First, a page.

Katherine O’Flaherty Chopin was born on February 8, 1851, in St. Louis, Missouri. The O’Flahertys were a wealthy, Catholic family. Her father founded the Pacific Railroad, but he died when Kate was four. Kate and her siblings were raised by their mother, grandmother, and great-grandmother. These women proved to be strong role models. They encouraged Kate’s love of reading and storytelling. Kate was an average student at the convent school she attended. After her graduation, she became one of the belles of fashionable St. Louis society. She met Oscar Chopin, a wealthy cotton factor, married him after knowing him a year, and moved to New Orleans.
Oscar Chopin’s circle was the tight-knit French Creole community. Kate led a demanding social and domestic life because of her status. Unusually for the time, her husband was supportive of her independence and intelligence, and her storytelling gifts and her knowledge of French, English, and Creole made her a keen observer of the local culture. She had much to draw from. Her husband’s business gave him prominence in the Creole community, and New Orleans was a city full of diversions, including horse racing, theater, music (Kate was an accomplished pianist herself), and, of course, Mardi Gras. The Chopins lived in three different houses in New Orleans; this one on Louisiana Avenue was the last. Like many wealthy families, they traveled by boat out of the city to one of the many small Gulf islands to vacation during the summer months. All of these experiences feature in Chopin’s stories and novels.
Oscar’s business failed in 1879. The family moved to their plantation in Natchitoches Parish near the small town of Cloutierville, which strengthened Kate’s connection to the Creole community and gave her more material to draw from. Malaria claimed Oscar’s life in 1880 at the age of 31. Kate moved back to St. Louis with their six children to draw support from her family and place the children in better schools than Cloutierville could provide. The loss of her mother a short time later added to her grief. A family physician suggested writing as an outlet, and Chopin’s literary career was born.
Chopin published her first story in the St. Louis Dispatch. Soon after, her first novel, At Fault, was published privately. Her prolific output over the next fifteen years includes nearly a hundred short stories for adults and children alike. The most famous of these, like “A No-Account Creole,” “Desirée’s Baby,” “The Story of an Hour,” and “A Pair of Silk Stockings” are set in the Creole community and explore its traditions and expectations, especially of the women concerned. Her story collections Bayou Folk and A Night in Acadie were nearly universally praised.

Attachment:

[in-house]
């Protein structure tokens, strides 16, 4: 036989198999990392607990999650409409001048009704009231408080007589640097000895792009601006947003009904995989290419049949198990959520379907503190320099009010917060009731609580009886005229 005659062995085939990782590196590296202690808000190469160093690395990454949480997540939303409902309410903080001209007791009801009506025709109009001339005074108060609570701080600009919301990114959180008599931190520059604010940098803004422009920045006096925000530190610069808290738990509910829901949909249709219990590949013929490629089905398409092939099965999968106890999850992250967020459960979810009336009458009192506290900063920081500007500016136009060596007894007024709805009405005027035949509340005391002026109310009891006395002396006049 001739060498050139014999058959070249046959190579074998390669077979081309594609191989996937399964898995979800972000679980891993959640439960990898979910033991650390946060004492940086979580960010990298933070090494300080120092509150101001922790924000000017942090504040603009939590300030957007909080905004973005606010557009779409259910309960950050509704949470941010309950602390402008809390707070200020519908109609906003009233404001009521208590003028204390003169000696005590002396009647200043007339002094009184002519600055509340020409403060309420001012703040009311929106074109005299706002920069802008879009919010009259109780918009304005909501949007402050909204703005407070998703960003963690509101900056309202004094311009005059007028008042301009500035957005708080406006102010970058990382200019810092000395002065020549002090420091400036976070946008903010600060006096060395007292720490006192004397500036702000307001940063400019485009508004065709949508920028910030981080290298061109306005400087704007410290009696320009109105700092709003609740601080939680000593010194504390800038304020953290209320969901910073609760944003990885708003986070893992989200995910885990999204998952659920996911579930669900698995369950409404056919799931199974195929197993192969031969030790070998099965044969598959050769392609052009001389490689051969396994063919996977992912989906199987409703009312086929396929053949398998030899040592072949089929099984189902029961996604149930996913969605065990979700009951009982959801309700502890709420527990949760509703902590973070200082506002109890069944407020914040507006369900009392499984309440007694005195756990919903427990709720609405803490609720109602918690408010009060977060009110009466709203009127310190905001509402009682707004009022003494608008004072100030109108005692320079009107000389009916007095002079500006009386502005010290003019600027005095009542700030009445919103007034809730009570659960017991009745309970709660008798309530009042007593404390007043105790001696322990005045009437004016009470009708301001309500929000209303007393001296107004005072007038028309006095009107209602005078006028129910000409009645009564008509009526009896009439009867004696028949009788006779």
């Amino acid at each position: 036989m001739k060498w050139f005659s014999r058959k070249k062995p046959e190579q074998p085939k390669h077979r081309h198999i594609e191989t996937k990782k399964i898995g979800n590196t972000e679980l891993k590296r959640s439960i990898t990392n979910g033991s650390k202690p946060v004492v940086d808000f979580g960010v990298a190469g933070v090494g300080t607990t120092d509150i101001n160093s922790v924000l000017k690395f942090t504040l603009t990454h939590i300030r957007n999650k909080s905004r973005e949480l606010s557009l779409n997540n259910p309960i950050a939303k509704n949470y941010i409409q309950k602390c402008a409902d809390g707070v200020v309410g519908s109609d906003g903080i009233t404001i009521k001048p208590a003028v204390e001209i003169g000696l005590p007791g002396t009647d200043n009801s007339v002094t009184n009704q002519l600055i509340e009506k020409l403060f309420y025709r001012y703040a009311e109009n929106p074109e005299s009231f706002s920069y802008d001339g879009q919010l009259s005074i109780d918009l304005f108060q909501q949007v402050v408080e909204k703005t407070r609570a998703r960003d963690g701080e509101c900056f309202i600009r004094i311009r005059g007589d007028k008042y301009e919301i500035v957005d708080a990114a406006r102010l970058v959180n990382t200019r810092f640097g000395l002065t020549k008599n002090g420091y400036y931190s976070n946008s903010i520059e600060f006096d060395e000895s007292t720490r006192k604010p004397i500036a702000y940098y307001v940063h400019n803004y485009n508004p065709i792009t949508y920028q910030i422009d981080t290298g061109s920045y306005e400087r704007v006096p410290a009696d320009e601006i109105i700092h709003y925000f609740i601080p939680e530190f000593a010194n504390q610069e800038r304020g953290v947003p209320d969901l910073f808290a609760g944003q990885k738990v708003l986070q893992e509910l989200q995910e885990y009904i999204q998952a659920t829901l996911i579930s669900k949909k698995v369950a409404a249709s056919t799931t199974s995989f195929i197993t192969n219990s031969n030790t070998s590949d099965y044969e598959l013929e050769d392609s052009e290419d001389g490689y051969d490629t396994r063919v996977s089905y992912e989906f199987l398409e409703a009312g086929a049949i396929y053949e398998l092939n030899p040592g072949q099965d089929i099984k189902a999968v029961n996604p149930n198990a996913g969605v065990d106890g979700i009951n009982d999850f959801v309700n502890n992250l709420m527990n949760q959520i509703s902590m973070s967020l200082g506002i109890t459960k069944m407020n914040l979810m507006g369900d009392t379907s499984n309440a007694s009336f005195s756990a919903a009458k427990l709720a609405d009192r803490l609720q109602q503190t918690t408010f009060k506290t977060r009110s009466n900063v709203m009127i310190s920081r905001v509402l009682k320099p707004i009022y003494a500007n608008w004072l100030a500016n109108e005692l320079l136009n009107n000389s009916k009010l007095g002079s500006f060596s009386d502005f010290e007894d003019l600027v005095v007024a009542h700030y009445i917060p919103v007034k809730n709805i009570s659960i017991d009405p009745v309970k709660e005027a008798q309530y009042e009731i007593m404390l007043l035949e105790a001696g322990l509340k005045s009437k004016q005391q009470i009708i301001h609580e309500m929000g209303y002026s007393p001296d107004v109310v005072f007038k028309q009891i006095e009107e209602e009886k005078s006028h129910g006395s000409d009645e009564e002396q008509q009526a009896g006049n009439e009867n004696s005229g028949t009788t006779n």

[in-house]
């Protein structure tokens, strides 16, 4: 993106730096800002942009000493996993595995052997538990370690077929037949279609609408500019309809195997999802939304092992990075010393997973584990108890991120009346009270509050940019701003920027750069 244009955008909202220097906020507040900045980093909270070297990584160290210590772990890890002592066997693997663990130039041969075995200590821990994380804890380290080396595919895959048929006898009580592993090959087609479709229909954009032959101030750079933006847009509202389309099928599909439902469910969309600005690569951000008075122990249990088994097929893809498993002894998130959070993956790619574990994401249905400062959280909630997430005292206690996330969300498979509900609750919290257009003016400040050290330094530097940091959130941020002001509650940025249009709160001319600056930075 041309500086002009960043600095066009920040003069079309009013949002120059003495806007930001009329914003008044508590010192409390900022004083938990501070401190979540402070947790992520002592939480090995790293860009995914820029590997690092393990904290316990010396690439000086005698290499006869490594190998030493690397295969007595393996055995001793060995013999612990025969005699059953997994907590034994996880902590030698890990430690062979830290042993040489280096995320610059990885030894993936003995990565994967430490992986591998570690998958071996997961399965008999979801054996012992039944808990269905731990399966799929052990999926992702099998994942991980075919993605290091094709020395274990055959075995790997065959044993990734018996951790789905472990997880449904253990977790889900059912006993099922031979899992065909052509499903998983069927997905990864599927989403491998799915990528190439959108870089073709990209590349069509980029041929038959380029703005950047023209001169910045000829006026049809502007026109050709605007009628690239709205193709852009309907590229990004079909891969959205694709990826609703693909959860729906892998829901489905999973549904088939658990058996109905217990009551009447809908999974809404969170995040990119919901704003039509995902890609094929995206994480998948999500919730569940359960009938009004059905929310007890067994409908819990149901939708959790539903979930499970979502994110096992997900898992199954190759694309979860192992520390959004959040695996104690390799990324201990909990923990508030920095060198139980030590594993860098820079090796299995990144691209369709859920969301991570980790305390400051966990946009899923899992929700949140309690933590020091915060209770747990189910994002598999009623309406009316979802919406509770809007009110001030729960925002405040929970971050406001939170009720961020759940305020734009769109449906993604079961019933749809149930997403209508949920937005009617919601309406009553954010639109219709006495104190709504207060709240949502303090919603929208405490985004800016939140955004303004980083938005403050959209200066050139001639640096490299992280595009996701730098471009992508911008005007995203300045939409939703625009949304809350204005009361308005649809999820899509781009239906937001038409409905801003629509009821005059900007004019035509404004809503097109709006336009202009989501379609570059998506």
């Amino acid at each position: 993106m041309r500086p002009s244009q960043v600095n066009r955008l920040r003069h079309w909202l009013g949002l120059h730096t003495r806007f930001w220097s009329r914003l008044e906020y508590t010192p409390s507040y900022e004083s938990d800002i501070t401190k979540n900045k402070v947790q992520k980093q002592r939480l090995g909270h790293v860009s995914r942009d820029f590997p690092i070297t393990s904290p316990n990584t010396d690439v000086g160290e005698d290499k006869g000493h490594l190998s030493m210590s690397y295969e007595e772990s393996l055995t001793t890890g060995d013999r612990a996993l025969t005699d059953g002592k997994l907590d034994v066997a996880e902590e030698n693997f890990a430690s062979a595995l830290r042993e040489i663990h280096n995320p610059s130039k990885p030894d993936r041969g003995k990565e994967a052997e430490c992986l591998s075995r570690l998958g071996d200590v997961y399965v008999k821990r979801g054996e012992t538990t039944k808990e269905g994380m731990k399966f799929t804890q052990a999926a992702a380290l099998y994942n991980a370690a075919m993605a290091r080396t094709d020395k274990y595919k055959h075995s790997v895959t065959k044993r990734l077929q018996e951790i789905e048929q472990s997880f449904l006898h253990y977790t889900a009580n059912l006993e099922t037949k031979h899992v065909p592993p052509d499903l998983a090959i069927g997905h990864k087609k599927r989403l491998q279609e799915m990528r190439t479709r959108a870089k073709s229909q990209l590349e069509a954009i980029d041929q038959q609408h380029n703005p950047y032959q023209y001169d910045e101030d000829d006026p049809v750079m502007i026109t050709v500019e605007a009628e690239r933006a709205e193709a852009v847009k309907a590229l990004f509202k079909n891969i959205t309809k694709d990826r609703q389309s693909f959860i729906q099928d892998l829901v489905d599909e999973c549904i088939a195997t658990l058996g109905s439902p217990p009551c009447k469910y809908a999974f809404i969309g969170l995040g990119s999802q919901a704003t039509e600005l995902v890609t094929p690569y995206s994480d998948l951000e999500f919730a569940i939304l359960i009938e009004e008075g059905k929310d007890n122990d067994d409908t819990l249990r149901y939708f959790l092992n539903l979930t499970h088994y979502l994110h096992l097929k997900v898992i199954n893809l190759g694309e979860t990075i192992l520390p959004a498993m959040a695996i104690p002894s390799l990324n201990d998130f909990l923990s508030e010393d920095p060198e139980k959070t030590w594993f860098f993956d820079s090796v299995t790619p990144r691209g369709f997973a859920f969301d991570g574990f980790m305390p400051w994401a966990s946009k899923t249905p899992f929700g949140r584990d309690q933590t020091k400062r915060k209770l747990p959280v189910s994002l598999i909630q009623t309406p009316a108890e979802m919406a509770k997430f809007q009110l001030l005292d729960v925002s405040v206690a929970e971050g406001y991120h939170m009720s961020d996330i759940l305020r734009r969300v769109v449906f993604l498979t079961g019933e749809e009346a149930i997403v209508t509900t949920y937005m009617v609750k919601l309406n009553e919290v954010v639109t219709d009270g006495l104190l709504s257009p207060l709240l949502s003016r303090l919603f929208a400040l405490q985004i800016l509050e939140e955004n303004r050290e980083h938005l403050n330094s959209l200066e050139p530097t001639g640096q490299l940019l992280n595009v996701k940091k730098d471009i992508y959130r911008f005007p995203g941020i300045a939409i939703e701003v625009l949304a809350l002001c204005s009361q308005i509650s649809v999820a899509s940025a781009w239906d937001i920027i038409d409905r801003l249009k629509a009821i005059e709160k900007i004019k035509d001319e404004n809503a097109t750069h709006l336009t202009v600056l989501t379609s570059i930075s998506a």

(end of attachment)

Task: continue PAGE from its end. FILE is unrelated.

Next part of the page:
The publication of The Awakening in 1899, however, was a different story. Through its heroine, Edna Pontellier, The Awakening gave Chopin’s themes of independence, art, and possibility free rein. Edna’s decisions go against the expectations for women of the time. A few critics praised the novel’s artistry, but most were very negative, calling the book “morbid,” “unpleasant,” “unhealthy,” “sordid,” “poison.” Novelist Willa Cather labeled it trite and sordid. The overall view was that Edna’s decisions, which modern audiences view quite differently, as scandalous and unfeminine. Chopin was ostracized as a result. Her third story collection was refused by its publisher. The Awakening was removed from libraries for its scandalous content. Chopin herself never got over it; her writing output slowed to the point of cessation. Chopin bought a season ticket to the 1904 World’s Fair in St. Louis and visited on August 20, an unusually hot day. She took to her bed complaining of a severe headache that evening and lapsed into unconsciousness. Two days later, Chopin died, probably from a brain hemorrhage.
In 1969 Norwegian critic Per Seyersted wrote that Kate Chopin “broke new ground in American literature. She was the first woman writer in her country to accept passion as a legitimate subject for serious, outspoken fiction. Revolting against tradition and authority; with a daring which we can hardy fathom today; with an uncompromising honesty and no trace of sensationalism, she undertook to give the unsparing truth about woman’s submerged life. She was something of a pioneer in the amoral treatment of sexuality, of divorce, and of woman’s urge for an existential authenticity. She is in many respects a modern writer, particularly in her awareness of the complexities of truth and the complications of freedom.”
Chopin did not consider herself a feminist, but her themes of independence and women’s self-realization are stirrings of a movement that would resound throughout the twentieth century. She is now considered one of the essential authors of American literature.
Includes material from the Biography page of the Kate Chopin International Society.